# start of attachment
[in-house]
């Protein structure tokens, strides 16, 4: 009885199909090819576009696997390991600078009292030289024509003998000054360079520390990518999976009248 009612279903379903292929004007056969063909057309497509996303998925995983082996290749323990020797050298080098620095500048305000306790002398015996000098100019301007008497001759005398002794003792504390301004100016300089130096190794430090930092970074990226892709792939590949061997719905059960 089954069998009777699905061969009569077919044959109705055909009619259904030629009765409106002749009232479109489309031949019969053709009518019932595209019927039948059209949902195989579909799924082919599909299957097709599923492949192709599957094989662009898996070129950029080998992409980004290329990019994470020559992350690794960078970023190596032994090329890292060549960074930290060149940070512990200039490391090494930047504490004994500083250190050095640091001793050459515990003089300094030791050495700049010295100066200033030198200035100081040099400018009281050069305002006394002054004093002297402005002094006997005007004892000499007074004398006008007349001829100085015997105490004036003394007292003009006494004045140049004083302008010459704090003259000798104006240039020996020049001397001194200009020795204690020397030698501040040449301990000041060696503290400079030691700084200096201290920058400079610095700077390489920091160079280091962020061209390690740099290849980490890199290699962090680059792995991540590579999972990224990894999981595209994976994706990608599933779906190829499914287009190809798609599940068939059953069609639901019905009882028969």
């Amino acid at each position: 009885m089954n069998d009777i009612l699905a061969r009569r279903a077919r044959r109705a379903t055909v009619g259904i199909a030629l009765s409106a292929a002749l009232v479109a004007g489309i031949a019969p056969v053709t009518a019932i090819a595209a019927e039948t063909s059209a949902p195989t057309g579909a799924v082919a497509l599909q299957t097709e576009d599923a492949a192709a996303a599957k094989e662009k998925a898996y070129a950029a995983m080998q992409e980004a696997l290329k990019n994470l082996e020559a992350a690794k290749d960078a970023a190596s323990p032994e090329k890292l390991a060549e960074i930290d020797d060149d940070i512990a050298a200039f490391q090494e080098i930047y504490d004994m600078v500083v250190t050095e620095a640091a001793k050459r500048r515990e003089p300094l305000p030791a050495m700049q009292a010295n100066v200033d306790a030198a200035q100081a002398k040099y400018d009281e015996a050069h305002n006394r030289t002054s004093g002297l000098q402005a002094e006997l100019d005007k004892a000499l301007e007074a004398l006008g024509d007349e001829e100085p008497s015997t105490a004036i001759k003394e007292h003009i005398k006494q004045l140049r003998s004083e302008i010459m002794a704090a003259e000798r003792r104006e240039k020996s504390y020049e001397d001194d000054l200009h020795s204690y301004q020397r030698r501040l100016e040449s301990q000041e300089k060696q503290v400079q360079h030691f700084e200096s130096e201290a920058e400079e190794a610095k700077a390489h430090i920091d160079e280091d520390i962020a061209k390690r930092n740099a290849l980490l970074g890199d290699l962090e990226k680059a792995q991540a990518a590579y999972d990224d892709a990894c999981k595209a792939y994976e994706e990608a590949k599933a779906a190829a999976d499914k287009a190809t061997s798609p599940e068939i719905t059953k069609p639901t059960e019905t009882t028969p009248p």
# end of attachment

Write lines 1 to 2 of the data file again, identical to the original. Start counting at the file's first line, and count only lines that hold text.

[in-house]
């Protein structure tokens, strides 16, 4: 009885199909090819576009696997390991600078009292030289024509003998000054360079520390990518999976009248 009612279903379903292929004007056969063909057309497509996303998925995983082996290749323990020797050298080098620095500048305000306790002398015996000098100019301007008497001759005398002794003792504390301004100016300089130096190794430090930092970074990226892709792939590949061997719905059960 089954069998009777699905061969009569077919044959109705055909009619259904030629009765409106002749009232479109489309031949019969053709009518019932595209019927039948059209949902195989579909799924082919599909299957097709599923492949192709599957094989662009898996070129950029080998992409980004290329990019994470020559992350690794960078970023190596032994090329890292060549960074930290060149940070512990200039490391090494930047504490004994500083250190050095640091001793050459515990003089300094030791050495700049010295100066200033030198200035100081040099400018009281050069305002006394002054004093002297402005002094006997005007004892000499007074004398006008007349001829100085015997105490004036003394007292003009006494004045140049004083302008010459704090003259000798104006240039020996020049001397001194200009020795204690020397030698501040040449301990000041060696503290400079030691700084200096201290920058400079610095700077390489920091160079280091962020061209390690740099290849980490890199290699962090680059792995991540590579999972990224990894999981595209994976994706990608599933779906190829499914287009190809798609599940068939059953069609639901019905009882028969």